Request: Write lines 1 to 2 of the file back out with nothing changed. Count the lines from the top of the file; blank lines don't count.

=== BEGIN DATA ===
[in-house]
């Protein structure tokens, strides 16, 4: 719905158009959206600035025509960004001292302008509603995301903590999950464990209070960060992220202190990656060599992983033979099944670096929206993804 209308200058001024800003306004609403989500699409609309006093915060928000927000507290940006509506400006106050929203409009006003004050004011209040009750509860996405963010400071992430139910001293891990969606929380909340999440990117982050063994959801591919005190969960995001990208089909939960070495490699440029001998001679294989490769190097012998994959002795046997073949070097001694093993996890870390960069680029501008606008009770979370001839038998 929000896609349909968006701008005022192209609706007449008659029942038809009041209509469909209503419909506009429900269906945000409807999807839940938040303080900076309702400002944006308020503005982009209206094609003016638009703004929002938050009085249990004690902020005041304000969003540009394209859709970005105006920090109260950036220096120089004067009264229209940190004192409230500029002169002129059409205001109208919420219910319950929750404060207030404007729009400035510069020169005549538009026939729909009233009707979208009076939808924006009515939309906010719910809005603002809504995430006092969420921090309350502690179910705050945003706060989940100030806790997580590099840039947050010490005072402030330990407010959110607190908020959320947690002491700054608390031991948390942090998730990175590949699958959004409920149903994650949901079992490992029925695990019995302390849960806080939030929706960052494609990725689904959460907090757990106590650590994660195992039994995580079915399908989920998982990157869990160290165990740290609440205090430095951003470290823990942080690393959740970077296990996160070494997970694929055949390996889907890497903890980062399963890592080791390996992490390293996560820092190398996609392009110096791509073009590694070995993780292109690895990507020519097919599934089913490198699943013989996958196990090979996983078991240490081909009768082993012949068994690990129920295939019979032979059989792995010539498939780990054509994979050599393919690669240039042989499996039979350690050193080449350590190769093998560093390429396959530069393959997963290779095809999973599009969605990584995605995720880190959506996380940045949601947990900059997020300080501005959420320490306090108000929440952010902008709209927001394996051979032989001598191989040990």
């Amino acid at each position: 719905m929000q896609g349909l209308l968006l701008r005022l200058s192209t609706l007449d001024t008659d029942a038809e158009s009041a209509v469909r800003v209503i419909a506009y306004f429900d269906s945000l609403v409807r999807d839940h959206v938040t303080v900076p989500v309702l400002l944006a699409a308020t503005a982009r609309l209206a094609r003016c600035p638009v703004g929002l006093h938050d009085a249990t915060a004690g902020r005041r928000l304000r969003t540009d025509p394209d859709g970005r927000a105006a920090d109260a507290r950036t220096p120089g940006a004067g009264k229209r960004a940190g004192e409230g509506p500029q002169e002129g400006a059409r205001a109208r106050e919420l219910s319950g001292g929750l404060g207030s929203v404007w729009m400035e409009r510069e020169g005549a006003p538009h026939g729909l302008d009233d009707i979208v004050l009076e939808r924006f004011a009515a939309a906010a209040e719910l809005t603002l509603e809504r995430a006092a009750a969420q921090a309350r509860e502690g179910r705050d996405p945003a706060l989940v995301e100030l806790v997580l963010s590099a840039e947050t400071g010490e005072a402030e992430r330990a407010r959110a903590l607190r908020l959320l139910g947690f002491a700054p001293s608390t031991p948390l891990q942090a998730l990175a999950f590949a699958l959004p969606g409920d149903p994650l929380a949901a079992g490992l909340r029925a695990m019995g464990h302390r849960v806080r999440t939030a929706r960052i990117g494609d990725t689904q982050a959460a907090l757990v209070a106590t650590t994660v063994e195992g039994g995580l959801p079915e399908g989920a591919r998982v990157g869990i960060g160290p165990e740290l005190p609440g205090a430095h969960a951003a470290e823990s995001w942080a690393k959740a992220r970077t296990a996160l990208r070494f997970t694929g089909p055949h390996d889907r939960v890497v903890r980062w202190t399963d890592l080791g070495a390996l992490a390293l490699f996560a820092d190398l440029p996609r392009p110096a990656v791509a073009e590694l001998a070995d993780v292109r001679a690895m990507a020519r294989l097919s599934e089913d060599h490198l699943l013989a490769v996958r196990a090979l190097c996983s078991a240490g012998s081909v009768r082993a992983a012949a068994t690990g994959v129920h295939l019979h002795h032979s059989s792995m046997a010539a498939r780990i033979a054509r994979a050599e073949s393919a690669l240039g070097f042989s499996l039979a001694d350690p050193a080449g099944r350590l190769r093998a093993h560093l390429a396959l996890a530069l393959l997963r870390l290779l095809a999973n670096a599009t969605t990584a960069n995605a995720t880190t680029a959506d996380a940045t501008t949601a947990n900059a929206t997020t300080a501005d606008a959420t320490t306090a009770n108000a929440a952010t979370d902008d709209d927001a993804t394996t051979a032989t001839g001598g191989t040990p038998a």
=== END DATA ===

[in-house]
């Protein structure tokens, strides 16, 4: 719905158009959206600035025509960004001292302008509603995301903590999950464990209070960060992220202190990656060599992983033979099944670096929206993804 209308200058001024800003306004609403989500699409609309006093915060928000927000507290940006509506400006106050929203409009006003004050004011209040009750509860996405963010400071992430139910001293891990969606929380909340999440990117982050063994959801591919005190969960995001990208089909939960070495490699440029001998001679294989490769190097012998994959002795046997073949070097001694093993996890870390960069680029501008606008009770979370001839038998 929000896609349909968006701008005022192209609706007449008659029942038809009041209509469909209503419909506009429900269906945000409807999807839940938040303080900076309702400002944006308020503005982009209206094609003016638009703004929002938050009085249990004690902020005041304000969003540009394209859709970005105006920090109260950036220096120089004067009264229209940190004192409230500029002169002129059409205001109208919420219910319950929750404060207030404007729009400035510069020169005549538009026939729909009233009707979208009076939808924006009515939309906010719910809005603002809504995430006092969420921090309350502690179910705050945003706060989940100030806790997580590099840039947050010490005072402030330990407010959110607190908020959320947690002491700054608390031991948390942090998730990175590949699958959004409920149903994650949901079992490992029925695990019995302390849960806080939030929706960052494609990725689904959460907090757990106590650590994660195992039994995580079915399908989920998982990157869990160290165990740290609440205090430095951003470290823990942080690393959740970077296990996160070494997970694929055949390996889907890497903890980062399963890592080791390996992490390293996560820092190398996609392009110096791509073009590694070995993780292109690895990507020519097919599934089913490198699943013989996958196990090979996983078991240490081909009768082993012949068994690990129920295939019979032979059989792995010539498939780990054509994979050599393919690669240039042989499996039979350690050193080449350590190769093998560093390429396959530069393959997963290779095809999973599009969605990584995605995720880190959506996380940045949601947990900059997020300080501005959420320490306090108000929440952010902008709209927001394996051979032989001598191989040990």